1 cup cream
2T sugar
1/2t rosewater
1 cup strawberries, hulled and chopped
1/4 cup almonds, slivered or roughly chopped

Line a serving dish with the strawberries and almonds.

Put the cream and sugar in a sturdy bowl. Using a hand-held mixer or a large whisk, whip the cream until it holds stiff peaks. Stir in the rosewater.

Add the whipped cream to the serving dish in large dollops.

Serve immediately.

The Results

Cool, sweet, and fresh, snow cream was exactly what I wanted to eat. Tufts of cream drenched the berry and nut base. The crunch of the almonds, the floral note from the rosewater, and the tang of the strawberries make for a chilly summer dessert. I could close my eyes and imagine snow.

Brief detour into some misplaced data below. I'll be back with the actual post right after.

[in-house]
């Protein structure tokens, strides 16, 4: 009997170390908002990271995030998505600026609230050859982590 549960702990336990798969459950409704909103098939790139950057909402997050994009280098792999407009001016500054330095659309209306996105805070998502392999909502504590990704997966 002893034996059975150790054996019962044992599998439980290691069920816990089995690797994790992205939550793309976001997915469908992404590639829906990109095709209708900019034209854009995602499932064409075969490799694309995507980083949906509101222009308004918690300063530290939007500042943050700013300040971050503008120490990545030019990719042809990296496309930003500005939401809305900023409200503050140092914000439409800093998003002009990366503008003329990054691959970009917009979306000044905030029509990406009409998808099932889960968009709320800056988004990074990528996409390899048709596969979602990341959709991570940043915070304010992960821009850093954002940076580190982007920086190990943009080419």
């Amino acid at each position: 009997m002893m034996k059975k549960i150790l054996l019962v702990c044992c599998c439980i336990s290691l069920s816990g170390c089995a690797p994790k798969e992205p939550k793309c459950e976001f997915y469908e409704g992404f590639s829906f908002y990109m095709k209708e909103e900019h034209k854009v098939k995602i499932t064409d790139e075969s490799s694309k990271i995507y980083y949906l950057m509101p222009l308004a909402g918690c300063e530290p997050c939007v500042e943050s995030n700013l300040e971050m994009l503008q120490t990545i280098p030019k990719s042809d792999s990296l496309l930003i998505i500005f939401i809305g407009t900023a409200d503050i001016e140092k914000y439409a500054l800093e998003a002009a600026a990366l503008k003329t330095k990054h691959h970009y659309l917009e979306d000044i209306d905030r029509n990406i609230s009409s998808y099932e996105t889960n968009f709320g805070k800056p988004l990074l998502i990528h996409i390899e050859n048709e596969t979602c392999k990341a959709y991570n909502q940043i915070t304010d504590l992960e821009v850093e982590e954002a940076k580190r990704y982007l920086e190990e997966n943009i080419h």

I’d love to try this with black or red currants (and if you do I hope you will let us know). Feel free to substitute in any fresh berry or sliced fruit. Try a different nut or a mix of seeds. Swap out rosewater for orange blossom water or vanilla. This simple, refreshing dessert is highly adaptable in the modern kitchen.

Stay cool, dear readers, and let us know how  you fix your “Snow cream” this summer.